Singapore Government Press Release
Media Division, Ministry of Information and The Arts,
MITA Building, 140 Hill Street, 2nd Storey, Singapore 179369

Tel: 837-9666

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SPEECH BY RADM TEO CHEE HEAN, MINISTER FOR EDUCATION AND SECOND MINISTER FOR DEFENCE AT THE BP INTERNATIONAL STUDENT MENTORING PROGRAMME 5TH ANNIVERSARY CELEBRATIONS AT THE SINGAPORE POLYTECHNIC AUDITORIUM ON SAT 3 JUNE 2000 @ 3.17 PM

Mr Koh Kim Wah, President BP Singapore,

Mr Mathew Yap, Chairman, National Mentoring Network and President of BP International Student Mentoring Programme,

Fellow educators, youth workers, students, ladies and gentlemen

Thank you for inviting me to join in the BP International Student Mentoring 5th Anniversary Celebrations.

As we sail through life, we switch between playing the role of mentee or mentor. As children, we may have turned to an older sibling for advice on how to get out of scraps that we landed in. When we are new at work, we look to a more experienced colleague to point us in the right direction so that a job gets done faster and more efficiently. In doing so, the learning process becomes less difficult. When we are more experienced, we ourselves take on the role of mentors showing newcomers the ropes. Basically the principle is that we learn faster and grow further if we have a support network.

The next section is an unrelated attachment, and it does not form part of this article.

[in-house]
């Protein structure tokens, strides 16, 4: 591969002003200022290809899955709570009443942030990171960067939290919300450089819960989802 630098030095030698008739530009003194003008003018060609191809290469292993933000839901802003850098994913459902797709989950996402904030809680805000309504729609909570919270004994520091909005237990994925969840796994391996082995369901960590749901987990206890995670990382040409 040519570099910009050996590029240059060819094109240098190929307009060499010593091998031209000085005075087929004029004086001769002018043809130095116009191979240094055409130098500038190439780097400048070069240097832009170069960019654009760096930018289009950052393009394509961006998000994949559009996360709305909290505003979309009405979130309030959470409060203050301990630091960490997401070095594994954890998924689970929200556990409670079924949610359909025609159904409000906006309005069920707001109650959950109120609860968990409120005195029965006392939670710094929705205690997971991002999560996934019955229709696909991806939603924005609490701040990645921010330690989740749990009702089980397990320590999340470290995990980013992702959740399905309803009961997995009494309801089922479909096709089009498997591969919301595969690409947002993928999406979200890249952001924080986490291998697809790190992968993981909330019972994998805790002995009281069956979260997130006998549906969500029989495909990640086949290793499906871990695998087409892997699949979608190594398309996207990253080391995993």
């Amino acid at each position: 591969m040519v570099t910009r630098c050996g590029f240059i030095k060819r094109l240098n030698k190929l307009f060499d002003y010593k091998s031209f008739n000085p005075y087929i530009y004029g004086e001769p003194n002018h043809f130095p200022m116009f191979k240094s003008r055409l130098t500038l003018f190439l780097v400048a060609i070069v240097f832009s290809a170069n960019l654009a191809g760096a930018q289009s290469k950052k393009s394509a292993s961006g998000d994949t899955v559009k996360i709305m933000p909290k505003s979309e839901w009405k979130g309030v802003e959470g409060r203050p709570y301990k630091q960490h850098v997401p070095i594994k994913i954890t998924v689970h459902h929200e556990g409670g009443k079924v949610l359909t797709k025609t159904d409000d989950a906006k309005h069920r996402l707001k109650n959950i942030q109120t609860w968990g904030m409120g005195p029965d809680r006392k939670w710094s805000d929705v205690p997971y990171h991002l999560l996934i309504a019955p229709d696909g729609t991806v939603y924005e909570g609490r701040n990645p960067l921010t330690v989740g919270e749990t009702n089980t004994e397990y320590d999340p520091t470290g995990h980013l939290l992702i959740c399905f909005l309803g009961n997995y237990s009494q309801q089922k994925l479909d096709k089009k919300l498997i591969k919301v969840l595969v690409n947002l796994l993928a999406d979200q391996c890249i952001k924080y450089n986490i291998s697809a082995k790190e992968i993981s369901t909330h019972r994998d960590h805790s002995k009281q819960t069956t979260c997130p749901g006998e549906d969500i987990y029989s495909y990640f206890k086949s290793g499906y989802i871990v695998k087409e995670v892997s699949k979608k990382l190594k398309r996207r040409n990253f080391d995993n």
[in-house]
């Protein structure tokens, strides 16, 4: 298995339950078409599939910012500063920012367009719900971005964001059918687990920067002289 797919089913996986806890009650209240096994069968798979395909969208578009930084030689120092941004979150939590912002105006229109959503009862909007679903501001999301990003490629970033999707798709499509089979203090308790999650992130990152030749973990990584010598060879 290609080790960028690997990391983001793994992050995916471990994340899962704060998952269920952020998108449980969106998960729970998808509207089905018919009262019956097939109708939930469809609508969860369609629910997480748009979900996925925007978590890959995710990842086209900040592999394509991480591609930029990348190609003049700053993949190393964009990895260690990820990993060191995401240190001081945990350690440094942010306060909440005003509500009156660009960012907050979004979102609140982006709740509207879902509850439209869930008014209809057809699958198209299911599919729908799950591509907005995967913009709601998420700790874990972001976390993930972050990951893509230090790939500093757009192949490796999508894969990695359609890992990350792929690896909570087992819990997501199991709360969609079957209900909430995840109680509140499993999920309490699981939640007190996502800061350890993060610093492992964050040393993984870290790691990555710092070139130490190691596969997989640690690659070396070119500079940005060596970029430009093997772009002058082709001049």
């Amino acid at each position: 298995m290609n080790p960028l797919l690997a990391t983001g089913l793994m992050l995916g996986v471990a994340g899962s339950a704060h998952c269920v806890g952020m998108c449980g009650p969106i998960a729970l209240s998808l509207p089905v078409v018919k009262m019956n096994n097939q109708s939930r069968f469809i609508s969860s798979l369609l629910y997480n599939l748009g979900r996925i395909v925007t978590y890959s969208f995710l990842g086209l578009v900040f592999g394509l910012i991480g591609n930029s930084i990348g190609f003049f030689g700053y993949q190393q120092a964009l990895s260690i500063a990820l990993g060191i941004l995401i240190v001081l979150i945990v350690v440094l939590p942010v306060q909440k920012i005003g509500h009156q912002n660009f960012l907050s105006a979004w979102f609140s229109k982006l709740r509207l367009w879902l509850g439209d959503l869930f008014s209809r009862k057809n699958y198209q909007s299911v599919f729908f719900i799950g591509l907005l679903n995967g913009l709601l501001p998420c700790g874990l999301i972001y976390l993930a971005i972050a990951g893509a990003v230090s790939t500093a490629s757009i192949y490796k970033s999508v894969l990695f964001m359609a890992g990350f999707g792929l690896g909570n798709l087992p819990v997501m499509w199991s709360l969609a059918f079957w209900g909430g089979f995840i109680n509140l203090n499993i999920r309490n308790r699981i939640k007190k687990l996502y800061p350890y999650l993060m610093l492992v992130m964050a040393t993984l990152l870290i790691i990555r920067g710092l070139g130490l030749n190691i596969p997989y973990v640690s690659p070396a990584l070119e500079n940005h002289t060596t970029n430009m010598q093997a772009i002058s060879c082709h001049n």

Our schools espouse this principle. Many of our primary schools today have a buddy scheme for primary 1 students, where an older pupil from primary 5 or 6, is paired with a Primary 1 pupil. The P5 pupil is tasked with showing the P1 pupil how to buy food in the canteen, what to do and not to do in the library, and where the washroom is. These simple routines can baffle a six-year-old who suddenly finds himself without his parents, grandparents, or older brother or sister to point him in the right direction. So an older buddy can help ease the younger pupil into school life, and at the same time, he learns the meaning of responsibility.

We also have junior colleges, secondary schools and primary schools that pair up and conduct programmes where older students work alongside younger charges. Examples of such collaborative activities are peer tutoring exercises, peer mediation, and camps. They aim to teach the older pupils to be responsible for themselves and for another person, and to share and care. The younger ones benefit from the attention shown by an older, more knowledgeable, and more mature brother or sister who can show the way to completing a task. Such progammes aim to imbue our young with a sense of responsibility not merely to themselves but also to their community, for we are but part of a larger whole, be it the family, neighbourhood, community, society or nation.

Helping our young people grow with the right values is a cooperative enterprise. Parents have the primary responsibility. Schools and community groups too have important roles to play together with parents to promote and reinforce what is positive, and to lead and guide away from the negative. The BP International Student Mentoring Programme is a good example of a support network that helps promote positive values and build character in our young.